Classic fairytales are timeless and will always be reinvented and reused. Among them, the Disney productions having Cinderella as a protagonist are uplifting stories of the prevailing of hope and kindness in a world of the greed, selfishness, injustice and survival of the most ruthless, which made the American 1950’s animated film a real success. Cinderella is the symbol of the poor yet innocent and virtuous, as she endures the unfairness of her existence without falling into despair or bitterness, and in the end her patience pays off, as she accomplishes her dream of a better life.
Starting life as the only daughter of a wealthy aristocrat, Her life gets complicated when her father, a widower, marries Lady Tremaine, who, after the death of Cinderella’s father, later proves to have a vile personality, shared by her two daughters from a previous marriage, Anastasia and Drizella. An outcast in her family, the young woman is mocked and becomes the servant of her step-mother and step-sisters, being left in charge of all household chores as well as catering to their every whim, which she does without complaining. The intervention of her Fairy Godmother enables her to go to a ball, where she meets the prince she will later marry, completely reversing her situation.
Cinderella is the impersonation of purity and endurance. She doesn’t suffer form the victim complex and tolerantly awaits the event that will put her in the position she deserves. Not even when she has the necessary power does she seek revenge on the people who have made her existence difficult. Personality-wise, Prince Charming, her future husband, is not notable as a character, the only thing that stands out being his sudden and overwhelming love for Cinderella, as he would stop at nothing to find her. He proves to be thorough and tactful when deciding every single young woman should try on the slipper Cinderella dropped at the ball, regardless of her social status. The other significant positive character, the Fairy Godmother, is a kind supernatural entity who provides Cinderella with a dress, a carriage and servants, so she could mingle with the high-society guests at the ball. Her ingenuity proves useful when she selects the rough material to magically transform, namely a pumpkin for a carriage and rats for servants.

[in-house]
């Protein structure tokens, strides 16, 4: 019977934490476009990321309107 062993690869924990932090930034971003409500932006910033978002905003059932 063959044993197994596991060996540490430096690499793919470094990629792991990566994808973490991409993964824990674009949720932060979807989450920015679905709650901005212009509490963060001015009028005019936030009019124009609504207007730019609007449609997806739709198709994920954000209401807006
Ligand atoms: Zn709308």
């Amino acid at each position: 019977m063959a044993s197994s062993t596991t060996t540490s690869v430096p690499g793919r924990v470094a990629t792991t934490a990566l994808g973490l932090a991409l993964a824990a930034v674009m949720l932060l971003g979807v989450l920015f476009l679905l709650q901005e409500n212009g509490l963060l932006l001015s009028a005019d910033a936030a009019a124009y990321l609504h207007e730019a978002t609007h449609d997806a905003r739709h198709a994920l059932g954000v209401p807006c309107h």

Although the three women who mistreat Cinderella are portrayed as wicked, a more in-depth analysis actually reveals them as being quite lame, since they are only motivated by envy towards Cinderella’s beauty and in spite of their exploitation, she remains untouchable, as their attitude doesn’t even manage to discourage her or alter her perspective. The two step-sisters are obviously frustrated by Cinderella’s superiority in every single way, as they come out as lacking conspicuous physical qualities, as well as manners and social skills, which leads to the deduction that they’re a bit thick and defectively educated, which is no surprise considering their mother.
Whilst moral impurity and cynicism have already infiltrated even children’s programs, to prepare them for a world in which hope is often regarded as foolishness, this story is meant to lay emphasis on the fact that sincerity, compassion and generosity are ultimately rewarded by divine providence.